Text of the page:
Province to Fund Lucentis Treatment
Nova Scotians suffering from Wet Age-Related Macular Degeneration (AMD), a chronic retina disease, will soon have public funding for treatments to prevent and reverse the disease.
The province announced today, Oct. 20, coverage for Lucentis treatment of AMD for beneficiaries of publicly funded drug programs such as Senior's Pharmacare, Family Pharmacare and Community Services Pharmacare programs, effective Jan. 1.
"Lucentis is an expensive drug, but by delivering the treatment in hospital-based eye clinics, using retinal specialists, we can improve efficiencies and reduce the budget impact by millions of dollars in the coming years," said Health Minister Maureen MacDonald. "It is a creative approach and the right decision to provide better health care while living within our means."
The province is also announcing that patients who are currently receiving treatment for AMD with Avastin can also receive publicly funded therapy, if they and their physician wish to do so.
Wet Age-Related Macular Degeneration affects the central vision. It can cause blood and fluid to leak into the eye and lead to blindness. It tends to affect people age 50 or older with the vast majority of those affected older than 65.
Lucentis and Avastin therapies will be provided to Nova Scotians who meet the clinical criteria. Patients who have private insurance will continue to access those resources.
Patients have been paying about $1,800 to $2,000 per injection for Lucentis therapy, usually requiring six or more injections per year. Avastin therapy currently costs patients as much as $500 per injection.
"I think the announcement of funding is wonderful news," said Dr. Alan Cruess, district chief, Capital Health Department of Ophthalmology and Visual Sciences. "Lucentis has the potential to improve vision for people with wet AMD, especially if it's caught early."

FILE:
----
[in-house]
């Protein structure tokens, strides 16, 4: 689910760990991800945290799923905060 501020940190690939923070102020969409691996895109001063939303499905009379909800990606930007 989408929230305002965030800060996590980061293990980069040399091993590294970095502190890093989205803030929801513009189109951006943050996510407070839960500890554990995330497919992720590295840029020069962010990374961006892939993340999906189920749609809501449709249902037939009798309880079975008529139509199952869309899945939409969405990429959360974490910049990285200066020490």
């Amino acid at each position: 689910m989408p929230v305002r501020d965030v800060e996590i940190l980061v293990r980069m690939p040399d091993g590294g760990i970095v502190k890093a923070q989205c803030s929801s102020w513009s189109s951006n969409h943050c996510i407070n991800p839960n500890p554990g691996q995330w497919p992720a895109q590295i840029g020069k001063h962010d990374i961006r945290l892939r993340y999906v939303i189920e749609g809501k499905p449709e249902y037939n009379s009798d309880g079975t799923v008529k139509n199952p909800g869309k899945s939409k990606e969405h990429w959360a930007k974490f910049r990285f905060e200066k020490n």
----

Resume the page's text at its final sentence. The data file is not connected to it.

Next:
More than 800 Nova Scotians will benefit in the coming year.
"These two treatment options will help to maintain the quality of life and independence of hundreds of Nova Scotians every year," said Duncan Williams, CNIB director of government relations. "This is a wise investment of health dollars that will actually reduce the associated costs of vision loss on families and the province."
"For most Nova Scotians without private health insurance coverage, Lucentis is virtually unaffordable," said Ms. MacDonald. "This will enable Nova Scotians from all walks of life with wet macular degeneration to access Lucentis."
FOR BROADCAST USE:
The province announced today (October 20th) it will fund the use of Lucentis to treat Wet Age-related Macular Degeneration, a chronic retina disease, beginning in January.
Lucentis will be provided to beneficiaries covered by Senior's Pharmacare, Family Pharmacare and Community Services Pharmacare programs. Patients with private insurance would continue to access that insurance.
The province is also announcing that patients who are currently receiving treatment for AMD with Avastin can also receive publicly funded therapy, if they and their physician wish to do so. People have been paying up to two-thousand dollars per injection for Lucentis therapy, usually requiring six or more injections a year. Avastin costs patients as much as five-hundred dollars per injection.
AMD is a chronic disease of the eye that affects central vision. It can cause blood and fluid to leak into the eye and lead to blindness.